During the All-In podcast this weekend, billionaire venture capitalist Chamath Palihapitiya gave his thoughts on the ongoing persecution of Uyghur Muslims in China, saying that the genocide of a religious minority by an authoritarian government is not high on his list of things to be concerned about.
While the panel discussed things President Joe Biden could do to jumpstart his seemingly stalled agenda, All-In co-host Jason Calacanis posited that him being more aggressive on "China policy" could be one approach. But Palihapitiya disagreed.
“Nobody cares about what’s happening to the Uyghurs, okay?" said Palihapitiya, the CEO of Social Capital and minority owner of the Golden State Warriors basketball team.
"You bring it up because you care and I think it’s nice that you care. The rest of us don’t care. I’m just telling you a very hard, ugly truth. Of all the things that I care about, yes, it is below my line."
"That's disappointing," a stunned Calacanis said.
Palihapitiya said that he cares about things like the economy suffering "if China invades Taiwan," and climate change, and America's "decrepit" health care infrastructure, "but you're asking me if I care about a segment of a class of people in another country -- not until we can take care of ourselves will I prioritize them over us."
"I think it's a sad state of affairs when human rights as a concept globally falls beneath, you know, tactical and strategic issues that we have to have," Calacanis replied.
"That's another luxury belief," Palihapitiya shot back.
"I don't believe [that] believing in the [Universal] Declaration of Human Rights is a luxury belief," Calacanis said.
The co-hosts of the podcast continued to argue about the topic for more than half an hour.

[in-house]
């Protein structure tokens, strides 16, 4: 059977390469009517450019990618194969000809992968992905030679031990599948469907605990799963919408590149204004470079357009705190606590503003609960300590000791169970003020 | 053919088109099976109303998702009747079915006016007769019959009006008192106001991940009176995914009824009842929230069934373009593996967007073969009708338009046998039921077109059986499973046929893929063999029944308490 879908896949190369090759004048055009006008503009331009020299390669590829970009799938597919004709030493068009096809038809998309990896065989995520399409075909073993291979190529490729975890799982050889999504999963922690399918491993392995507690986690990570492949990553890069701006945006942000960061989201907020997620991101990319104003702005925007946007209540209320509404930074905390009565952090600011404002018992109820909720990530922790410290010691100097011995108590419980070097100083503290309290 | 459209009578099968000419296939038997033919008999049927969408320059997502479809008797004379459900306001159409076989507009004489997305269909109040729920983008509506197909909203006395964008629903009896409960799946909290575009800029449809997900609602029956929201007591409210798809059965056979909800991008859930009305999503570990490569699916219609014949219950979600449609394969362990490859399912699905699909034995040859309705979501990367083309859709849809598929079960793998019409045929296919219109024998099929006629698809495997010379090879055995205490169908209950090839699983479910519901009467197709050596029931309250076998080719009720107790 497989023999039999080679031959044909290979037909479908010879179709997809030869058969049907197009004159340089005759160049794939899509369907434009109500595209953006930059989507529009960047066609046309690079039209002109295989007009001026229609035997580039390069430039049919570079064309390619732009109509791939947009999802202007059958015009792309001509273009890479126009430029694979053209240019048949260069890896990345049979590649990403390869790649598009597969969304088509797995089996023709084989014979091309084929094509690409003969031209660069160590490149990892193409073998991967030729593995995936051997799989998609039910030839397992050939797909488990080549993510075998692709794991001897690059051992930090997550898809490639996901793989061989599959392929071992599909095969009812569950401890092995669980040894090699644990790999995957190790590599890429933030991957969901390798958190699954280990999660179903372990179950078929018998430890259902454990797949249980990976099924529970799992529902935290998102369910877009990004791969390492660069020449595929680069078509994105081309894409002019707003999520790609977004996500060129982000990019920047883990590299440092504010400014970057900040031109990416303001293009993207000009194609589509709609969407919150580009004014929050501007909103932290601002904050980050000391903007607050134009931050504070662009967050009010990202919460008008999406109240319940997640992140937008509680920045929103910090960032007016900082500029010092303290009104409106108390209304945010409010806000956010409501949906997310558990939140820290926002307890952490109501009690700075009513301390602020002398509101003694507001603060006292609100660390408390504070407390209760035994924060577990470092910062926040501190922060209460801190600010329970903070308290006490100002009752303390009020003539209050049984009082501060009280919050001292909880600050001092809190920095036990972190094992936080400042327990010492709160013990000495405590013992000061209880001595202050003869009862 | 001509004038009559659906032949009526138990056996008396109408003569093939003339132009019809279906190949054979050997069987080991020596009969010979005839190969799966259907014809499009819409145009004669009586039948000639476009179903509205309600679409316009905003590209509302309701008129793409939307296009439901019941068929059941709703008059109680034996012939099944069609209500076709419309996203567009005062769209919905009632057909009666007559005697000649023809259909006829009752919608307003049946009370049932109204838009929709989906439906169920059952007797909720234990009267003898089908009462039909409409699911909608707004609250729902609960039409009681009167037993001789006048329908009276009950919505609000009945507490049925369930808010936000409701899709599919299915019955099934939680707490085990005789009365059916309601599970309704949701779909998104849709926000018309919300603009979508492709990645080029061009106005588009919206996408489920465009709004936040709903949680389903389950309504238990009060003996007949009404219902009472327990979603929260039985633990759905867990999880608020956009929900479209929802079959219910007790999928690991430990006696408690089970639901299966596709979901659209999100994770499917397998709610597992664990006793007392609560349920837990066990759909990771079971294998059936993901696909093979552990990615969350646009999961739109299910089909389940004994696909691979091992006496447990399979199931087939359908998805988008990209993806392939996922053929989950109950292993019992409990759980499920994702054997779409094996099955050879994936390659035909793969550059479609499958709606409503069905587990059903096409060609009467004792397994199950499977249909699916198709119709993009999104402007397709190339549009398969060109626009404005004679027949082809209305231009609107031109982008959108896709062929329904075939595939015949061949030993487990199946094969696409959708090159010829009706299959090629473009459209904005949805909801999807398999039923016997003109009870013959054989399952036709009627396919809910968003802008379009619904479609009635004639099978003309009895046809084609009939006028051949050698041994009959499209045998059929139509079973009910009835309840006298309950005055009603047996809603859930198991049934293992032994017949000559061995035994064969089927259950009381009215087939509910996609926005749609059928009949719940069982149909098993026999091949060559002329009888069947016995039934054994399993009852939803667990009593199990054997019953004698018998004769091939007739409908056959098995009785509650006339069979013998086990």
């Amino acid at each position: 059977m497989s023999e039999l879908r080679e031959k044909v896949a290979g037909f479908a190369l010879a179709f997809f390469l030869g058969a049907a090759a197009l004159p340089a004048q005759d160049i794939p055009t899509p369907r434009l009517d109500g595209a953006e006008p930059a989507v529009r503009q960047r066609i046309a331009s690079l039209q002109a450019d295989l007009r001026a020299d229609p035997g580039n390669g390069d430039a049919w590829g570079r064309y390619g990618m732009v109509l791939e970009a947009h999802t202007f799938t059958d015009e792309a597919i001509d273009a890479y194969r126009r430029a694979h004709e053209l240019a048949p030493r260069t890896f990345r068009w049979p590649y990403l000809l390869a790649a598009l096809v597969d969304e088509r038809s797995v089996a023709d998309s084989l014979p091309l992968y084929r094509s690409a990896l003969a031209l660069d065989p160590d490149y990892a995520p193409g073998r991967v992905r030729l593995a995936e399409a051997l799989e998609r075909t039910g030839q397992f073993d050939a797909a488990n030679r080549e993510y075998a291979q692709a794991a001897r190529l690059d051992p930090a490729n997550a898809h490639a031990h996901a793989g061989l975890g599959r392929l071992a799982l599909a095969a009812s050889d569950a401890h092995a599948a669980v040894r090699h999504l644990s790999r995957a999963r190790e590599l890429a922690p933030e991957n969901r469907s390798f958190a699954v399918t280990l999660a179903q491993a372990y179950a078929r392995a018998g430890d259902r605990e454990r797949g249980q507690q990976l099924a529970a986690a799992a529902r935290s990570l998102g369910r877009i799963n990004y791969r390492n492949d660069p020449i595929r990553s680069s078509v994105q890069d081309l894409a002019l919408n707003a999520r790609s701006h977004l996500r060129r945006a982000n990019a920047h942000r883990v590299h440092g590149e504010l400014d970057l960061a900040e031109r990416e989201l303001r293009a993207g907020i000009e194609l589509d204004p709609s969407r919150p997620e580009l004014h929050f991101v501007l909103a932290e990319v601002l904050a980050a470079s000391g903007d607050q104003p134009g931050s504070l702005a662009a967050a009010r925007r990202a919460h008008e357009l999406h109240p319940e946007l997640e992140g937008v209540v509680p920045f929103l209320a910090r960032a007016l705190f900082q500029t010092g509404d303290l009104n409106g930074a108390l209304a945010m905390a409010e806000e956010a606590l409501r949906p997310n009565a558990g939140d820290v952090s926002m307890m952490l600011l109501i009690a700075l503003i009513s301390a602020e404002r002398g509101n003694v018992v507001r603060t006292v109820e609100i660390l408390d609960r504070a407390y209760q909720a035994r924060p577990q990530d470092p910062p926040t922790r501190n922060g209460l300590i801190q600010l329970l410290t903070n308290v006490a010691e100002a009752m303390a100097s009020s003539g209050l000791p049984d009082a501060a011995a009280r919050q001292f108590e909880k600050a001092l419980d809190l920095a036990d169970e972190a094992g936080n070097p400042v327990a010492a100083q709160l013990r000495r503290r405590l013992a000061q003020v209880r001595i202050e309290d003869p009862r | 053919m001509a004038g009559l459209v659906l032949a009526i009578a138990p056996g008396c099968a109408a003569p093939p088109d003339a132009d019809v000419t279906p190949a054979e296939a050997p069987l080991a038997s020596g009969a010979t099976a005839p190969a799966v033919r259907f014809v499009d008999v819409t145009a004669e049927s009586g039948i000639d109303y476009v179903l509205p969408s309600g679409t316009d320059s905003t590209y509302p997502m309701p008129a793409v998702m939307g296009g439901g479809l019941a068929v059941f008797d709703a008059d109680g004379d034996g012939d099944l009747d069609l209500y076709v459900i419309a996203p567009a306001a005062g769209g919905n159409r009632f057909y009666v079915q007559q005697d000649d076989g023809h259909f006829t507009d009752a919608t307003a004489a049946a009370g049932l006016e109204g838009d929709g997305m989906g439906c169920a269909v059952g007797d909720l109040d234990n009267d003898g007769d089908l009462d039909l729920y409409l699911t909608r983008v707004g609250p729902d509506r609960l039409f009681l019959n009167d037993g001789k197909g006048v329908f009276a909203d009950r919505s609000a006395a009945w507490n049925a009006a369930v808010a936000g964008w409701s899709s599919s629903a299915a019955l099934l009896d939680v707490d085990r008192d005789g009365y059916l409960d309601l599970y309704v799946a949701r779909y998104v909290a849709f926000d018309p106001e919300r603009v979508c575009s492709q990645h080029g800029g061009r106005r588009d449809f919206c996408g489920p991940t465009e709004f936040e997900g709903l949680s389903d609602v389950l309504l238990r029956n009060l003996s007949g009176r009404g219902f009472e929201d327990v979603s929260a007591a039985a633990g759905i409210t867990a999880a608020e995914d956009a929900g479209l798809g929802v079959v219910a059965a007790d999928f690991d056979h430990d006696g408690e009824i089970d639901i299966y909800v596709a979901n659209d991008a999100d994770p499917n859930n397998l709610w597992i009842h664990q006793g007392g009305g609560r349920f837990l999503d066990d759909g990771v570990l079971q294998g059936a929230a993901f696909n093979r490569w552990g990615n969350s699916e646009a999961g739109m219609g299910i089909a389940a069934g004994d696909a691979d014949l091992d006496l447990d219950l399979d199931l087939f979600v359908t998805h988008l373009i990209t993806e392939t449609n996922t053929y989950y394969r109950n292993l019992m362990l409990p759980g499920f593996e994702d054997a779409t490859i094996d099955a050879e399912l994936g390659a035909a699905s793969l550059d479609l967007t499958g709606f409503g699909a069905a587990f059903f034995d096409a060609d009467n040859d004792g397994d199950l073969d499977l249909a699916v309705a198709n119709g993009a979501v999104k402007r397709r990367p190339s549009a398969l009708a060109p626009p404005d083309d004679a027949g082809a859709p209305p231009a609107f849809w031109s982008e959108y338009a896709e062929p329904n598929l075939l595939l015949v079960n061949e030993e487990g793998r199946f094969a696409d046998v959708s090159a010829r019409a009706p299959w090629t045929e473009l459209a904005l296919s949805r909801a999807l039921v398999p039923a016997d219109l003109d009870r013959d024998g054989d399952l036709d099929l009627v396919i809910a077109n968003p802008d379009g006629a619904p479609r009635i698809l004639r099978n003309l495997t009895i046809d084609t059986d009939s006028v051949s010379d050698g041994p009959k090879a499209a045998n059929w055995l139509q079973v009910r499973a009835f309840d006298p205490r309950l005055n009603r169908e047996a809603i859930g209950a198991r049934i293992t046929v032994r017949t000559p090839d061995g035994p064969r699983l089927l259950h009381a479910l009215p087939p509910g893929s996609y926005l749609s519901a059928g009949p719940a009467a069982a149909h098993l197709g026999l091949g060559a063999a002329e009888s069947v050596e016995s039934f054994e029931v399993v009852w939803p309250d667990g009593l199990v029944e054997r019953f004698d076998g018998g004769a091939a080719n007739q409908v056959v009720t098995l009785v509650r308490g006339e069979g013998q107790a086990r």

The US House of Representatives last year passed legislation banning imports from China's Xinjiang region over its treatment of the Uyghur Muslim minority.
Members of the House voted 428-1 to pass the "Uyghur Forced Labor Prevention Act," which requires corporations to prove "with clear and convincing evidence" that any goods imported from the region were not made using forced labor.
"Right now, Beijing is orchestrating a brutal and accelerating campaign of repression against the Uyghur people and other Muslim minorities," House Speaker Nancy Pelosi (D-CA) told lawmakers ahead of the vote.
"In Xinjiang, across China, millions are enduring outrageous human rights abuses: from mass surveillance and disciplinary policing; to mass torture including solitary confinement and forced sterilizations; intimidation of journalists and activists who have dared to expose the truth."
She added: "And, the government of China's exploitation of forced labor reaches across the oceans to our shores and across the world."
China has denied the accusations concerning its treatment of the Uyghurs.
Watch the exchange below:
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With additional reporting via AFP